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Meteorite Study Published

ICTP junior associate co-authors Science article

A study of a crater recently discovered in southern Egypt concludes that the Earth may be more vulnerable to large meteorite impacts than previously thought.

Results of the study have been published in a paper co-authored by ICTP junior associate Mohamed El Gabry that appears in the 22 July online version of Science magazine. The paper, titled "The Kamil Crater in Egypt", analyses the crater's well-preserved features and concludes that iron meteorites with a mass of tens of tons can indeed penetrate the Earth's atmosphere and remain in intact, contrary to geophysical model predictions.

"Current impact models state that iron meteors around this size and mass should break into smaller chunks before impact," explained El Gabry, adding, "Instead, the existence of the new-found crater implies that up to 35% of these iron giants may actually survive whole, and thus have greater destructive power."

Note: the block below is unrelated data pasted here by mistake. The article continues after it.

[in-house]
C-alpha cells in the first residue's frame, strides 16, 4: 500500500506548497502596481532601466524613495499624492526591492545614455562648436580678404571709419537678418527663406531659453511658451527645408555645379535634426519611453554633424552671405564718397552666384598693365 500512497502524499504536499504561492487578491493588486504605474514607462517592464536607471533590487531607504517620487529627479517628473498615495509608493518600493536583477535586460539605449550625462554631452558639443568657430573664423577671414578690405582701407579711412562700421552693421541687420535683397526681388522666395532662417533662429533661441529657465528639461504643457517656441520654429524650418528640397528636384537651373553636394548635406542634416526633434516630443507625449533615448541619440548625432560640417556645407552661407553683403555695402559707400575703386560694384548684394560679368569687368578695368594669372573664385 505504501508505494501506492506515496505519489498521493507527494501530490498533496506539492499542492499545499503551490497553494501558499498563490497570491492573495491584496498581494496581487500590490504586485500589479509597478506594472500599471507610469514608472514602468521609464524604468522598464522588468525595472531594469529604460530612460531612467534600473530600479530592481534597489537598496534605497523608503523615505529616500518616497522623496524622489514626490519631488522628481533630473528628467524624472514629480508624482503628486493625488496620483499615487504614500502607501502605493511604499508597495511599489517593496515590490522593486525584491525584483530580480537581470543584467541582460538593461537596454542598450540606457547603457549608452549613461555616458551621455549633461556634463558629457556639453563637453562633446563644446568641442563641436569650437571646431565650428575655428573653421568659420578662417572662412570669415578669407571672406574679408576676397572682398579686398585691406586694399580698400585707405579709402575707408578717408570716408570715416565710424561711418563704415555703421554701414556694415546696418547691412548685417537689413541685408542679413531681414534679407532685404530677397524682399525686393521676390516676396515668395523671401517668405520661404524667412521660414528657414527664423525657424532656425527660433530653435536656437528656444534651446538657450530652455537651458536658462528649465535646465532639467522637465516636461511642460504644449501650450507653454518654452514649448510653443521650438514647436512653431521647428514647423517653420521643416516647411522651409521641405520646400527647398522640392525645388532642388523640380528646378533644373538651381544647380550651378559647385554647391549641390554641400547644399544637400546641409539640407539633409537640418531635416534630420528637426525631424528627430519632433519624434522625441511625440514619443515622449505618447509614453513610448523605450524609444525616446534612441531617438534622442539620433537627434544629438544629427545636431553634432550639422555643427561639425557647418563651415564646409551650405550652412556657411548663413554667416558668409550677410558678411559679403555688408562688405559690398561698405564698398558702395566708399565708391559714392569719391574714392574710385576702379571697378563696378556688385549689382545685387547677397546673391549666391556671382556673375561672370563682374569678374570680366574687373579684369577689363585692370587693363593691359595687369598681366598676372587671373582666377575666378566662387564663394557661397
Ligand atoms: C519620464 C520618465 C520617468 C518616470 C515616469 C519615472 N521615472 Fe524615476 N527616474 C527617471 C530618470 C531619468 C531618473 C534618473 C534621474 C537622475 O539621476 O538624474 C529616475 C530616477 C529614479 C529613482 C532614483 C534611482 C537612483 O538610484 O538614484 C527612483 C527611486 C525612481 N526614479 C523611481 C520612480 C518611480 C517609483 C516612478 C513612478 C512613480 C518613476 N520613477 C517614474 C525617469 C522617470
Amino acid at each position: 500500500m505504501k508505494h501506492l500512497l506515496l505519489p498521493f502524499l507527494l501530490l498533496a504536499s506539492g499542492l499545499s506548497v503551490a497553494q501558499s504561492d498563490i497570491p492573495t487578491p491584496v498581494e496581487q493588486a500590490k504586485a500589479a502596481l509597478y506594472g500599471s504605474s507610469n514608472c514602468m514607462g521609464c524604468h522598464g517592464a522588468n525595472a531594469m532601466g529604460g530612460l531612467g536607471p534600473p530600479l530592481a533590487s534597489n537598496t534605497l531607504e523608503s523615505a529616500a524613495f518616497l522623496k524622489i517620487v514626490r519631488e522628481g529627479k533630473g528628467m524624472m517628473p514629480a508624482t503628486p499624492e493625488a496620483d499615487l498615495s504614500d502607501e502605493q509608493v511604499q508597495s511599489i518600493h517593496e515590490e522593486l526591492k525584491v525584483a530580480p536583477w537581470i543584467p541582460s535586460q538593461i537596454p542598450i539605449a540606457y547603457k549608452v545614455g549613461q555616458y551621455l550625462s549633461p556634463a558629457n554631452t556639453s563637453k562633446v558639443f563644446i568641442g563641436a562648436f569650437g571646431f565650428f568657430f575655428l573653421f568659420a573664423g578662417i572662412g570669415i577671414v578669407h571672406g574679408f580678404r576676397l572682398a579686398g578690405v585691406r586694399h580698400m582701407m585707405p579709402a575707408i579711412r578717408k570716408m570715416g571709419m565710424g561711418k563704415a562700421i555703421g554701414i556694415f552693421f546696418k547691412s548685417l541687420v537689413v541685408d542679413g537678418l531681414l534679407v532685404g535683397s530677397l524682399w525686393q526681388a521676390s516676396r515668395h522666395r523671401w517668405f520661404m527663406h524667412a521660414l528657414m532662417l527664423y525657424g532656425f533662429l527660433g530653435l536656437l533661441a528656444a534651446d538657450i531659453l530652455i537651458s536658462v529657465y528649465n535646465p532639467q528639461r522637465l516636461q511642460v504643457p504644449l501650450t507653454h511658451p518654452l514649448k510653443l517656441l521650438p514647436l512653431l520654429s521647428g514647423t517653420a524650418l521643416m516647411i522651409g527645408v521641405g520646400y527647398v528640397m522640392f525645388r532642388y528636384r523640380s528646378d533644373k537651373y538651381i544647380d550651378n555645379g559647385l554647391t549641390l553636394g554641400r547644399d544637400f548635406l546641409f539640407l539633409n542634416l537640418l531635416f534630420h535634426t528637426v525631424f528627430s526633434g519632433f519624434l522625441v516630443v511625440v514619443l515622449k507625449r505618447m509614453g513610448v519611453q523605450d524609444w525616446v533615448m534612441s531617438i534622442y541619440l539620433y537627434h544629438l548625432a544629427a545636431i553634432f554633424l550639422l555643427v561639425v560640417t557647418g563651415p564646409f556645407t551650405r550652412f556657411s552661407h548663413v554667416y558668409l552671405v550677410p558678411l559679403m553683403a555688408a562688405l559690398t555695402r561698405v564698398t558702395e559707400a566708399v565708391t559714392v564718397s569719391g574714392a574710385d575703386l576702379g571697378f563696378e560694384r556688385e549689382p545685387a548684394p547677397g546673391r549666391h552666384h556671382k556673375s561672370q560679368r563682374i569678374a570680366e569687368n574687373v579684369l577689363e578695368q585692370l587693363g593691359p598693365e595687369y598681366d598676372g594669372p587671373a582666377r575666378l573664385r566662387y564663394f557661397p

Based on the average diameter of the impact crater—about 45 meters, with 16 meters depth—scientists estimate that the size of the meteorite was about 1.3 meters in diameter, weighing about 9,000 kg, and that its pre-atmospheric mass would have been between 20,000 to 40,000 kg. Geophysical models have held that meteorites with masses of less than 3x106  kg become fragmented when passing through the Earth's atmosphere.

El Gabry said that the Kamil Crater is the most conserved crater found yet. "While small meteorite impact craters are common surface structures on solid planetary bodies in the solar system, they are rare on Earth due to the relative ease with which smaller structures can be buried by post-impact sediments or destroyed by erosion. The few identified have lost many of their primary features. As a consequence, knowledge of their formation mechanism, their effect on the environment, and of the hazard small impactors pose to human populations is largely based on theoretical models and experimental analogs," he said.

El Gabry is a seismologist with the National Research Institute of Astronomy and Geophysics in Helwan, Egypt. He has been an ICTP junior associate since 2005.


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